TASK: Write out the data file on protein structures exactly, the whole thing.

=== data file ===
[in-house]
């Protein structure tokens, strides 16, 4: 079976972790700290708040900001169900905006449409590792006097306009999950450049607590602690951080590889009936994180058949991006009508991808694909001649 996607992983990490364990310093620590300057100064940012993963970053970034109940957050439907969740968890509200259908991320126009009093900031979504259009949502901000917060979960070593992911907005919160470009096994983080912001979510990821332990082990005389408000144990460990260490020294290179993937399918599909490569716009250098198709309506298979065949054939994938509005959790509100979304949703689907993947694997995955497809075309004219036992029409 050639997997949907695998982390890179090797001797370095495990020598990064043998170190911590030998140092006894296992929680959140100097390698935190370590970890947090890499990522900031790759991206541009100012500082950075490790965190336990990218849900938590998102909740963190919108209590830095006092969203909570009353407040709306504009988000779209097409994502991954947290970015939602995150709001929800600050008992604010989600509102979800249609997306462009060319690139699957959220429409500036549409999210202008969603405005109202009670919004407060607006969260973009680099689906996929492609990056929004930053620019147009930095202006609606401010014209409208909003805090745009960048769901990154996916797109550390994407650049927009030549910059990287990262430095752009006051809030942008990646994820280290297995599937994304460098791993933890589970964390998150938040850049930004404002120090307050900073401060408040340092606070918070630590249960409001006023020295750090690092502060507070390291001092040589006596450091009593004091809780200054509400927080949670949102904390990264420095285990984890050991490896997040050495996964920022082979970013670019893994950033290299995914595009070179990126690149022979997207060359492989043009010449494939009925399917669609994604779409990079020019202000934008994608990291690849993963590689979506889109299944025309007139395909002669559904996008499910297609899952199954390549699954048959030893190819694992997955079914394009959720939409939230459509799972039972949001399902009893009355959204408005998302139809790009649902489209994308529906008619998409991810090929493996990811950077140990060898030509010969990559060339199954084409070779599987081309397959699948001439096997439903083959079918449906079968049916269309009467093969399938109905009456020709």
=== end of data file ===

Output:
[in-house]
């Protein structure tokens, strides 16, 4: 079976972790700290708040900001169900905006449409590792006097306009999950450049607590602690951080590889009936994180058949991006009508991808694909001649 996607992983990490364990310093620590300057100064940012993963970053970034109940957050439907969740968890509200259908991320126009009093900031979504259009949502901000917060979960070593992911907005919160470009096994983080912001979510990821332990082990005389408000144990460990260490020294290179993937399918599909490569716009250098198709309506298979065949054939994938509005959790509100979304949703689907993947694997995955497809075309004219036992029409 050639997997949907695998982390890179090797001797370095495990020598990064043998170190911590030998140092006894296992929680959140100097390698935190370590970890947090890499990522900031790759991206541009100012500082950075490790965190336990990218849900938590998102909740963190919108209590830095006092969203909570009353407040709306504009988000779209097409994502991954947290970015939602995150709001929800600050008992604010989600509102979800249609997306462009060319690139699957959220429409500036549409999210202008969603405005109202009670919004407060607006969260973009680099689906996929492609990056929004930053620019147009930095202006609606401010014209409208909003805090745009960048769901990154996916797109550390994407650049927009030549910059990287990262430095752009006051809030942008990646994820280290297995599937994304460098791993933890589970964390998150938040850049930004404002120090307050900073401060408040340092606070918070630590249960409001006023020295750090690092502060507070390291001092040589006596450091009593004091809780200054509400927080949670949102904390990264420095285990984890050991490896997040050495996964920022082979970013670019893994950033290299995914595009070179990126690149022979997207060359492989043009010449494939009925399917669609994604779409990079020019202000934008994608990291690849993963590689979506889109299944025309007139395909002669559904996008499910297609899952199954390549699954048959030893190819694992997955079914394009959720939409939230459509799972039972949001399902009893009355959204408005998302139809790009649902489209994308529906008619998409991810090929493996990811950077140990060898030509010969990559060339199954084409070779599987081309397959699948001439096997439903083959079918449906079968049916269309009467093969399938109905009456020709």